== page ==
Thursday, September 29, 2011
The premise of "What's Your Number?" is simple, yet insulting that a woman would be so shallow as to think that a number would define whether she can fall in love or not. The arbitrary number established by the book "20 Times a Lady" written by Karyn Bosnak (she of SaveKaryn.com fame) is the basis for the jokes in the film that attempts to copy the success of "Bridesmaids" as the latest female lead R-rated comedy. The opening scene of the film even copies "Bridesmaids" as Anna Farris sneaks out of bed to primp herself before returning to her latest boyfriend before he wakes.
Anna Farris (Ally) plays the quirky cute girl as well as any actress right now. Her supporting cast of previous boyfriends, and one time mistakes, include Zachary Quinto (Margin Call), Chris Pratt (Moneyball), Andy Samberg (Friends with Benefits), Thomas Lennon (Cedar Rapids), Anthony Mackie (Adjustment Bureau) and many others that have a pretty face (or body) for the ladies to admire.
However, it is her neighbor Colin, played by Chris Evans (Captain America), who begins to help Ally in her mission to track down all of her previous lovers. Inevitably, the charm of Ally and the physical attraction of Colin, after she realizes he isn't entirely the pig she thought he was, brings them together in the culminating event where the two of them share that magical moment. Of course this is cliché, and I don't consider it to be a spoiler either.
Chris Evans is not a terrible actor, but he has no comedic timing and the decision to keep him nearly naked throughout the film was an interesting one that I am sure the ladies will enjoy. What saves this film is the funny writing and performances from the ensemble cast. Wait for the end to catch a great conversation from Aziz Ansari (30 Minutes or Less) explaining the extent of his relationship with Ally.
The question in the title might be a fun game to play during a night of drinking at a bar, but the real question that the movie asks is if it is possible that your ex gets better with time. While it may not be the intention of the film, I am sure many people will walk out of this film wondering what happened to this girl or that guy. My advice, since I am known for having such amazing dating experiences, there is a reason they are your ex. Leave them in the past and don't succumb to the ideal that romantic comedies tell us. They are entertainment and this is real life. So grab someone you like and take them to this movie for some laughs about how good you have it right now. You might even be surprised by the award considerations that this film might get.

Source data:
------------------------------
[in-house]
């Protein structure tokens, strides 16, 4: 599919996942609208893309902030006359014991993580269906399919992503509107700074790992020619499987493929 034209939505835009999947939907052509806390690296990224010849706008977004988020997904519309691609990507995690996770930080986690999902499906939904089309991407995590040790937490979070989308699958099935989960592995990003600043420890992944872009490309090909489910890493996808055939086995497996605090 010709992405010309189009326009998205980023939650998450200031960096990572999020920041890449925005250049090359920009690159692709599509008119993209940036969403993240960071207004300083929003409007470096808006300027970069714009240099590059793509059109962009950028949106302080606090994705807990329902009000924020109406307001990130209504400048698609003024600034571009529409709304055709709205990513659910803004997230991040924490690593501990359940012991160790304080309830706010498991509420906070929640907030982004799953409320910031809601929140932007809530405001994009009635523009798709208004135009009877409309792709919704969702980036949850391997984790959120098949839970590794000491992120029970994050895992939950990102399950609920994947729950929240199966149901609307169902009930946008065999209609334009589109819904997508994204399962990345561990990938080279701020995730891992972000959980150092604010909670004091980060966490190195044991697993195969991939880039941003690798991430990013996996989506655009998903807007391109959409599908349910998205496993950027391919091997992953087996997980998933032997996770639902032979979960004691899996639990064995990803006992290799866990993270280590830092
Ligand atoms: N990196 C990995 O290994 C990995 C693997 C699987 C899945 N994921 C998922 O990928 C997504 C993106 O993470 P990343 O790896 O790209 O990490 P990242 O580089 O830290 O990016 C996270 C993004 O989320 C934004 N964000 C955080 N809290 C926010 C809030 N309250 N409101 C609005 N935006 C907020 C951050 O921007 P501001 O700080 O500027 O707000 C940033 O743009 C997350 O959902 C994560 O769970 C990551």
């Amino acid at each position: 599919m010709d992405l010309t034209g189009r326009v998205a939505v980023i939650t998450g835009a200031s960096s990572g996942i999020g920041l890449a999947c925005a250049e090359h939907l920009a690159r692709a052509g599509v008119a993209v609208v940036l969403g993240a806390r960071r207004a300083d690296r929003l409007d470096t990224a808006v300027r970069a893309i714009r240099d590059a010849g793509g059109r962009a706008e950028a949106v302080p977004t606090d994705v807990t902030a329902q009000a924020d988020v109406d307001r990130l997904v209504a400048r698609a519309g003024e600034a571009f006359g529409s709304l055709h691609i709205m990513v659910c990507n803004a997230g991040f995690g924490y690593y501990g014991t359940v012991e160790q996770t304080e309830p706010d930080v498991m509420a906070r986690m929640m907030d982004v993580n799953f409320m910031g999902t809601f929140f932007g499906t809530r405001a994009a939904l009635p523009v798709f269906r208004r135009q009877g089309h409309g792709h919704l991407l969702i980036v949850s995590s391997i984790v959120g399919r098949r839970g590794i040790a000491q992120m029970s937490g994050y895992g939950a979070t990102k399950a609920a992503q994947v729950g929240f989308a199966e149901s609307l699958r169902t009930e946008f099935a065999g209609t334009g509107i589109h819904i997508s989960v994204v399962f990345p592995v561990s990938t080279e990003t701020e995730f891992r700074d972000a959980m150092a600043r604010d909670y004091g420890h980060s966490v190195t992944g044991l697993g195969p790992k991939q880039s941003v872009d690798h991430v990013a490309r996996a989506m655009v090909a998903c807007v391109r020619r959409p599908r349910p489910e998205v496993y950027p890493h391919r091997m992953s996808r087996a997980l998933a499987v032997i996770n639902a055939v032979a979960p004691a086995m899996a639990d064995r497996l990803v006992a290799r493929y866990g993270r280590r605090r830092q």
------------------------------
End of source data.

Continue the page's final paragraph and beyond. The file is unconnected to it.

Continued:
Wednesday, September 28, 2011
"Machine Gun Preacher" is based on the inspirational true story of Sam Childers, a former drug-dealing criminal who undergoes an astonishing transformation and finds an unexpected calling as the savior of hundreds of kidnapped and orphaned children. Sam Childers and his wife Lynn founded and operate Angels of East Africa, the Children's Village Orphanage in Nimule, Sudan. The film is directed by Marc Forster who combines action (Quantum of Solace) with inspirational drama (the Kite Runner) with a keen eye for cinematography to portray the difficult that Sam Childers is fighting for.
The cast includes Gerard Butler as Sam Childers, Michelle Monaghan as his wife Lynn, and Michael Shannon as his junky friend. Their performances are all very good with Gerard Butler showing the intensity and passion that Sam Childers has towards his cause. He separates his life in Sudan with his life at home with the family to the extreme of ignoring his family's needs. I think that this dynamic could have been better presented in the film as it only comes out a few times and deserved more attention. Bordering on blasphemy he struggles with the ideal that he is fighting for and loses sight of why he is there. In a touching scene with a young orphan he is reminded that the evil only wins if you let it overcome you. The performance from Michelle Monaghan and Madeline Carroll, as the daughter, don't stand out enough. I wanted to see how they coped with Sam being gone so much. It was an issue for his friend Donnie, Michael Shannon, so it must have been difficult for them as well. Having watch Michael Shannon in recent films and "Boardwalk Empire" I was hoping for a larger role, but in the short time that he was on the screen he did an excellent job.